Music scored for two pianos has had an illustrious history – Bach, Mozart and Brahms all wrote compositions for multiple keyboards – and this new recording on the DG label featuring the brothers Lucas and Arthur Jussen performing an all-Russian program is further proof of its integrity.
Hailing from Hilversum in the Netherlands, the two brothers – both under 30 – studied with Maria Joäo Pires, made their debut at the ages of 10 and 13, and signed a contract with DG in 2010 while still in their teens. Performances in Europe and the U.S. have received rave reviews and this is their seventh (!) recording.
Shostakovich wrote his brief Concertino for Two Pianos Op.94 in 1954 for his son – then a student at the Moscow Conservatory – with an eye to performing it together. In keeping with the youthful theme, much of the score is vigorous and lighthearted, providing the two artists ample opportunity to demonstrate flawless technique.
Following are three contrasting movements from Rachmaninoff’s Suite No.2 Op.17. While the second movement Waltz and concluding Tarantella are frenetic perpetuum mobiles, the third movement Romance is all heartfelt lyricism. Two movements from Stravinsky’s 1935 Concerto for Two Pianos is another indication that these two artists seem to thrive on repertoire requiring an almost super-human prowess. At all times, the two demonstrate not only an innate understanding of the music, but a seemingly telepathic connection with each other, performing as one.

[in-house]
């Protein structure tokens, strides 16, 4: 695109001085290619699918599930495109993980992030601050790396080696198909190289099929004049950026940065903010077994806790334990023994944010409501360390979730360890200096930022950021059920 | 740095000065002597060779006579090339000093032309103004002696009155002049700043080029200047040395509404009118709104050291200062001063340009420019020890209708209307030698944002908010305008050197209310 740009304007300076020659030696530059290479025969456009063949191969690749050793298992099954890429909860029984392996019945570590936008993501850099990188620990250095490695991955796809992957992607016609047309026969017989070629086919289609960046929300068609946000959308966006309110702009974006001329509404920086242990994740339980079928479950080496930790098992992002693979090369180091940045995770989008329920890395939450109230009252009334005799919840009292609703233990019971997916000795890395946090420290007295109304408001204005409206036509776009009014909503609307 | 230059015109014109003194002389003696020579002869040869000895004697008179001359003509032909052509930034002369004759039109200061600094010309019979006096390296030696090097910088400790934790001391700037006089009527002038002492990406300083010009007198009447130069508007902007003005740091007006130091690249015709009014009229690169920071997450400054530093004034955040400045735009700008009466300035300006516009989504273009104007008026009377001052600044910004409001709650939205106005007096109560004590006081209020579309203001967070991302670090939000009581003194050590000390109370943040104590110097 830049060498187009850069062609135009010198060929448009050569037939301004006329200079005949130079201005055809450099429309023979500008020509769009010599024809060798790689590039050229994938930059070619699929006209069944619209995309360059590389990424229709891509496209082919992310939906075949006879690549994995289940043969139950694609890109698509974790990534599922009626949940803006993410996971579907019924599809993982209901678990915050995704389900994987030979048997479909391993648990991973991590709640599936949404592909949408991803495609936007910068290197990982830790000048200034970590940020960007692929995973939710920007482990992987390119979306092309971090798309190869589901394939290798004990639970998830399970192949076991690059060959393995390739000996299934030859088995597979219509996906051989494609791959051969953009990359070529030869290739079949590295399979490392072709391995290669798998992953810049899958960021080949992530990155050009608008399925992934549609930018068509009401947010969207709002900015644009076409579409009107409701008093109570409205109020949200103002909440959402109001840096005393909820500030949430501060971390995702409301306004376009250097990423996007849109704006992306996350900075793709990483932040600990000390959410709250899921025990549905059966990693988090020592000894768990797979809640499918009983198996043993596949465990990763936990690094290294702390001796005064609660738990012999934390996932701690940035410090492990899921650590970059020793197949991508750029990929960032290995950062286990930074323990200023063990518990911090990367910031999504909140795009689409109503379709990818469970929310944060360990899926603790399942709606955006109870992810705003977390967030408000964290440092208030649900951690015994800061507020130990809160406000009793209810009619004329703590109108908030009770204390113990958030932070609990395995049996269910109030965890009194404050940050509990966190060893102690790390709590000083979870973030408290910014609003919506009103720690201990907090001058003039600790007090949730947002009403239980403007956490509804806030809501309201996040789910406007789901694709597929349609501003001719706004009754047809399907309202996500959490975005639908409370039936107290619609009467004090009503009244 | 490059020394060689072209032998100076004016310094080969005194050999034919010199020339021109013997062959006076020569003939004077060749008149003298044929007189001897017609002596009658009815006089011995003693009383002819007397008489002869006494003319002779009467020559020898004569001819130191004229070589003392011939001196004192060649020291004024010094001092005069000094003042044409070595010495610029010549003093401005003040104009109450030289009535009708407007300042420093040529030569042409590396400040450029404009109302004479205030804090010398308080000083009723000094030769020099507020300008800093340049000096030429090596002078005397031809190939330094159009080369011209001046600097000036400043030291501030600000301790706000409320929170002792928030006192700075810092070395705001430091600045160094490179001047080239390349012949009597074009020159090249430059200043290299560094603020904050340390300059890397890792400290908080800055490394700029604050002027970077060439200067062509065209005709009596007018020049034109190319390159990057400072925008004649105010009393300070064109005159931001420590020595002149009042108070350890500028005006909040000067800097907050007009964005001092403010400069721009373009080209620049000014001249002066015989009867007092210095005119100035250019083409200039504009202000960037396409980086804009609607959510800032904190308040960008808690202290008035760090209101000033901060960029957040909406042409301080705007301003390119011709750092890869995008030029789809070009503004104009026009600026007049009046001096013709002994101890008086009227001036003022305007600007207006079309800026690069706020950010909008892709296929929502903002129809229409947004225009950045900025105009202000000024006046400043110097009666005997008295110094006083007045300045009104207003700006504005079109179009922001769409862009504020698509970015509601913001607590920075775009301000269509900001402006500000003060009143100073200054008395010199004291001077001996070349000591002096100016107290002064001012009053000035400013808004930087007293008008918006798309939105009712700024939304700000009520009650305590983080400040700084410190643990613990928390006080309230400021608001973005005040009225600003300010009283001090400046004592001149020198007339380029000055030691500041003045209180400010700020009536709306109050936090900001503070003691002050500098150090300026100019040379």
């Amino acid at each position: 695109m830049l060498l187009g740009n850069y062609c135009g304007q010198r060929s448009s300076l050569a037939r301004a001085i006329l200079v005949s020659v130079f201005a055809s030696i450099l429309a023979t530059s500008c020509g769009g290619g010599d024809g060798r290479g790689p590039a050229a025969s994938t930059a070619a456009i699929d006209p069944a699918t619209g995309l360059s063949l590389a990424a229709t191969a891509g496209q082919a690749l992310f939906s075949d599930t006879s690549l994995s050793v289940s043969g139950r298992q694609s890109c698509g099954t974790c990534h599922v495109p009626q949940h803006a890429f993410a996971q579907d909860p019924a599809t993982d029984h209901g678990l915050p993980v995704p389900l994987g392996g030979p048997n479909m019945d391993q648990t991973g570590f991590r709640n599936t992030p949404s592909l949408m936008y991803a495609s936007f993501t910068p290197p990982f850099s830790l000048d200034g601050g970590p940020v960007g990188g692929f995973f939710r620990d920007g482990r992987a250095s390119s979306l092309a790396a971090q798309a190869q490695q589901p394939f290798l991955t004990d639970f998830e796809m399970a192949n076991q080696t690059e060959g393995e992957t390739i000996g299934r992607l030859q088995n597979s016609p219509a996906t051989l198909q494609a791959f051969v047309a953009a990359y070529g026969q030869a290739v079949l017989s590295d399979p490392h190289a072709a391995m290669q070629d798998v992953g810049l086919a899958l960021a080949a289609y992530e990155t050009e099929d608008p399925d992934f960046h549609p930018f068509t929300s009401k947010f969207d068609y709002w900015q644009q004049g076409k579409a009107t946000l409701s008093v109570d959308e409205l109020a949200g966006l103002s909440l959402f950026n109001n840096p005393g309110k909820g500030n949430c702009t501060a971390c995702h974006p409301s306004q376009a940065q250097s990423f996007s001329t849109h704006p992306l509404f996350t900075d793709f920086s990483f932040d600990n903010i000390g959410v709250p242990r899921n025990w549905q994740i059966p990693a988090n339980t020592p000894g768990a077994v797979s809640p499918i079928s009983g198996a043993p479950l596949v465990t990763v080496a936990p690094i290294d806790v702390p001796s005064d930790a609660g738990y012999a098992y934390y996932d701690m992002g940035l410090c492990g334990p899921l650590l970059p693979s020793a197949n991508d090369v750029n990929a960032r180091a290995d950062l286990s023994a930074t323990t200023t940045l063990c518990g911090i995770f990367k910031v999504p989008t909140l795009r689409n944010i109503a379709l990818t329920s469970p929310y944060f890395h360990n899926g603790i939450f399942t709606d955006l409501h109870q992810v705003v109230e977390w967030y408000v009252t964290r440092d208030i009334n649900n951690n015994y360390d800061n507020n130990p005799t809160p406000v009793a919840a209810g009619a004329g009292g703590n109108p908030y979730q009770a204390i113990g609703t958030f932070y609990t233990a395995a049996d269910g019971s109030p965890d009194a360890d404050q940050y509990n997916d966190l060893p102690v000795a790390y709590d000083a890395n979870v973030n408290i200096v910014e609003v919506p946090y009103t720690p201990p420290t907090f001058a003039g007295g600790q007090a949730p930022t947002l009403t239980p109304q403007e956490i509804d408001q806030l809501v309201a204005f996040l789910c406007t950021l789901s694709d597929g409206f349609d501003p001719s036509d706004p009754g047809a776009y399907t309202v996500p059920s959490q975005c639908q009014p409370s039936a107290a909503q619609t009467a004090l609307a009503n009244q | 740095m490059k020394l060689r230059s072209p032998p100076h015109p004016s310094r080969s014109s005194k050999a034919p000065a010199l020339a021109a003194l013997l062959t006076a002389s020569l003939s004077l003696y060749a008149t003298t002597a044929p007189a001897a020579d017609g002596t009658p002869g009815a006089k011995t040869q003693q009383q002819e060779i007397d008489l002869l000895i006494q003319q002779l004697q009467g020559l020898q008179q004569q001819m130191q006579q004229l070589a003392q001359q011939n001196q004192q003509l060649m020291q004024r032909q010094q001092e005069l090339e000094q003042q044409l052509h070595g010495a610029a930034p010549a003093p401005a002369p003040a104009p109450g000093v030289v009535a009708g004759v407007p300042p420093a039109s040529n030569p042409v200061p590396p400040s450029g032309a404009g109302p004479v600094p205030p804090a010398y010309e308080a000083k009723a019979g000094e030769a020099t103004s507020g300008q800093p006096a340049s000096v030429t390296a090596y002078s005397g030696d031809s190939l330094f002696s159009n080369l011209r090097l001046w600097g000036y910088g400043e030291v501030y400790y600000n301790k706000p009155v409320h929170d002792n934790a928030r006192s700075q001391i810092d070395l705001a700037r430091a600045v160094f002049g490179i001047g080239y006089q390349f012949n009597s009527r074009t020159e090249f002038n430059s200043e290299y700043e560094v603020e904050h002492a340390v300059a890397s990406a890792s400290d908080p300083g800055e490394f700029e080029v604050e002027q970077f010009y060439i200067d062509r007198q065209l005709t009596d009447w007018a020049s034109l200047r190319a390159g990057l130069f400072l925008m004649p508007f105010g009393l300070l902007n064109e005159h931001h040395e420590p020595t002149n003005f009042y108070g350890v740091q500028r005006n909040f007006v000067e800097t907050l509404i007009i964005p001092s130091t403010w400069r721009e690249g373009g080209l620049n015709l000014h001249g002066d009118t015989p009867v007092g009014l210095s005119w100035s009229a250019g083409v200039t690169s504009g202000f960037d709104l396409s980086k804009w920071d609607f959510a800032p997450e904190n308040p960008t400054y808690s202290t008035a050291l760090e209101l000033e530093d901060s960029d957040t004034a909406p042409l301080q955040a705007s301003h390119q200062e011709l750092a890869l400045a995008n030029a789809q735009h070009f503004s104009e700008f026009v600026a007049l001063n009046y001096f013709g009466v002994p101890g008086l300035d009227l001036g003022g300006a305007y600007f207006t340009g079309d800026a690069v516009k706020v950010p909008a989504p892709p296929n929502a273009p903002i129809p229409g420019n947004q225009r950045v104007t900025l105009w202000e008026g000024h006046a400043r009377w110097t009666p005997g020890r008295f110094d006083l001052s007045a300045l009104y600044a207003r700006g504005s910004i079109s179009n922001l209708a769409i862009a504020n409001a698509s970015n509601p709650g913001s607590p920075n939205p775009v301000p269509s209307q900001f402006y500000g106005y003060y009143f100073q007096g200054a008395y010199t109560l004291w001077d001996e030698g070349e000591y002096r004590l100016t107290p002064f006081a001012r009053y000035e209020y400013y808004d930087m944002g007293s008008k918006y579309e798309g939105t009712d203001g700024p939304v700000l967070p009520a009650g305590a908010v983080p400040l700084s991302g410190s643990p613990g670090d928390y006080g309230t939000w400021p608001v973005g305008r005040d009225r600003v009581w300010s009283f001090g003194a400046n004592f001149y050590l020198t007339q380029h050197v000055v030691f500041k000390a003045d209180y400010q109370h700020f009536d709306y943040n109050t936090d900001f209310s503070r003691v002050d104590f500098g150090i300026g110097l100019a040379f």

The disc closes in a lighter vein – the Coquette and the Valse from Arensky’s Suites Nos.1 and 2 for two pianos prove a fitting conclusion to a most satisfying program.